Family vacations change as people change, and taking a teenager on vacation is often quite different from taking a child. Here are some ideas on making family vacations with teens enjoyable and low-stress for everyone.

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How Parents Can Keep Up With the Social Media Landscape

ellenThis is a guest post by Adolescent Medicine fellow Ellen Selkie, MD.

We’ve talked about social media on this blog before . It continues to dominate the lives of teens, though the type or platform of social media is always changing. How can a parent keep up? Well, first, you can read this brief overview of social media platforms most used by teens. Then, check out info below about more learning opportunities! Read full post »

Parenting Gay, Lesbian, and Bisexual Teenagers, Part 8: Beyond Gay, Lesbian, and Bisexual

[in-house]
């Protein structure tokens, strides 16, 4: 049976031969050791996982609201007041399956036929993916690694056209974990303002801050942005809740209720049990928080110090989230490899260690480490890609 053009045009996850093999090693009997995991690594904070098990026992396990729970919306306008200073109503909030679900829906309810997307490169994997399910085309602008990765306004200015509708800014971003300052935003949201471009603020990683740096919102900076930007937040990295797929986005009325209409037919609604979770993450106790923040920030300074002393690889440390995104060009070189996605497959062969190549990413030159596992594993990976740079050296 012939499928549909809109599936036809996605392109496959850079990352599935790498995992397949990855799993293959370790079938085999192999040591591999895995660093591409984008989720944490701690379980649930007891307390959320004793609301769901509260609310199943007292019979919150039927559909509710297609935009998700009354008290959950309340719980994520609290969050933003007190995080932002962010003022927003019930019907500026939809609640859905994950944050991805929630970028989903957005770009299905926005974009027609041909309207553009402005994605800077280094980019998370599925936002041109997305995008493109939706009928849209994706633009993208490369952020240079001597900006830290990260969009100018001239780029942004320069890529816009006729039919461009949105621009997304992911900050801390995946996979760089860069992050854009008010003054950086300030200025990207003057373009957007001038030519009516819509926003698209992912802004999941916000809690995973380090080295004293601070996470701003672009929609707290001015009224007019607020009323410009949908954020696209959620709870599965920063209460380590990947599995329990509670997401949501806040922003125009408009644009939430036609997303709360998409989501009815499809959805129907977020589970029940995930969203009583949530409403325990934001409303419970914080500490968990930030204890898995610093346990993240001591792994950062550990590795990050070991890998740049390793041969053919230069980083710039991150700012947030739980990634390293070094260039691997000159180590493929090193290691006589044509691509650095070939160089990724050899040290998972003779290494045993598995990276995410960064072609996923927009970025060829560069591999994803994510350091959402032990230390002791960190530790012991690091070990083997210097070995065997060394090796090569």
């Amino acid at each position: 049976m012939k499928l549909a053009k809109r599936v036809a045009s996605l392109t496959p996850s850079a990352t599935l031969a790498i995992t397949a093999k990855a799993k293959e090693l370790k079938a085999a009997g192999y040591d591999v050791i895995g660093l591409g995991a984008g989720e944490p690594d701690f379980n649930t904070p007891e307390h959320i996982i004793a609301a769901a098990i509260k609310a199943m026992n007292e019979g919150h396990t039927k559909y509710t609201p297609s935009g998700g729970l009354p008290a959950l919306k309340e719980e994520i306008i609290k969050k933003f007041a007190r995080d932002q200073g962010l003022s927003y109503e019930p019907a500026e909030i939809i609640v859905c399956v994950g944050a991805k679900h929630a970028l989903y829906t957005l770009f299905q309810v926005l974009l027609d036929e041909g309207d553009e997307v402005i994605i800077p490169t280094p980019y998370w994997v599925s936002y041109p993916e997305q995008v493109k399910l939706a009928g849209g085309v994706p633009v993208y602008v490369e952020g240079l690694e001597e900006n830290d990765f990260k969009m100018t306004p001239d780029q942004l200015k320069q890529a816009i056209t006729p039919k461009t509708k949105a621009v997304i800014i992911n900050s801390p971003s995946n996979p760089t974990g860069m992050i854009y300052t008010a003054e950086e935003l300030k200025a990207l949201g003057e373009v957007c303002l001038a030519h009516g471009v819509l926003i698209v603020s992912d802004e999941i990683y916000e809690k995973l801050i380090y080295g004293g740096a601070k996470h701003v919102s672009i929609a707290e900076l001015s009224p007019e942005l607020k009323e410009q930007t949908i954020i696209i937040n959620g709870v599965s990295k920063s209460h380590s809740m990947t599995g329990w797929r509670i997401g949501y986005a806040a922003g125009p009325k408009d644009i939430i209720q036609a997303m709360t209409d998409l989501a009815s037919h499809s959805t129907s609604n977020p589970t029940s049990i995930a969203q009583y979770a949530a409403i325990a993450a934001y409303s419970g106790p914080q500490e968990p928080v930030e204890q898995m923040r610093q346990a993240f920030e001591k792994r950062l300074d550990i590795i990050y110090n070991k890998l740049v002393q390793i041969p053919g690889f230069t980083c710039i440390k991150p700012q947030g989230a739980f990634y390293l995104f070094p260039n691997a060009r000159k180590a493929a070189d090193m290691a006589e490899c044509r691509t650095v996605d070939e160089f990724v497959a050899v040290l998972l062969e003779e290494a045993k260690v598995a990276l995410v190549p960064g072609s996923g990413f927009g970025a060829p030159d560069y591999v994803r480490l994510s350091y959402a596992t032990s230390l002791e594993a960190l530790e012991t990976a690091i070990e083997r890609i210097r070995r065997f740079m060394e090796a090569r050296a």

Last week, I further explored gender identities. This week, I’m doing the same with sexual orientations. My series years ago didn’t mention some of the sexual orientations that are rapidly gaining recognition and descriptive language, and that anyone involved in a teen’s life has a good chance of hearing about; if not in relation to their teen, in relation to a peer. The two most common sexual orientations that I am hearing teens increasingly identify as are asexual and pansexual.

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Transgender Teens, Part 14: Further Exploring Gender

genderqueerIt’s been almost 2 years since I finished up my series on transgender teens. Since then, I’ve learned a lot,  from teens in Adolescent Medicine, various books and online articles, and from friends I’ve met along the way. While I mentioned the term “genderqueer” in my last series, I wanted to expand on and discuss additional gender identities that I didn’t cover the last time I wrote about this topic.

Here are a few more gender terms you should know. How people who self-identify with these terms dress and present themselves varies widely, but that’s true for masculine and feminine genders as well!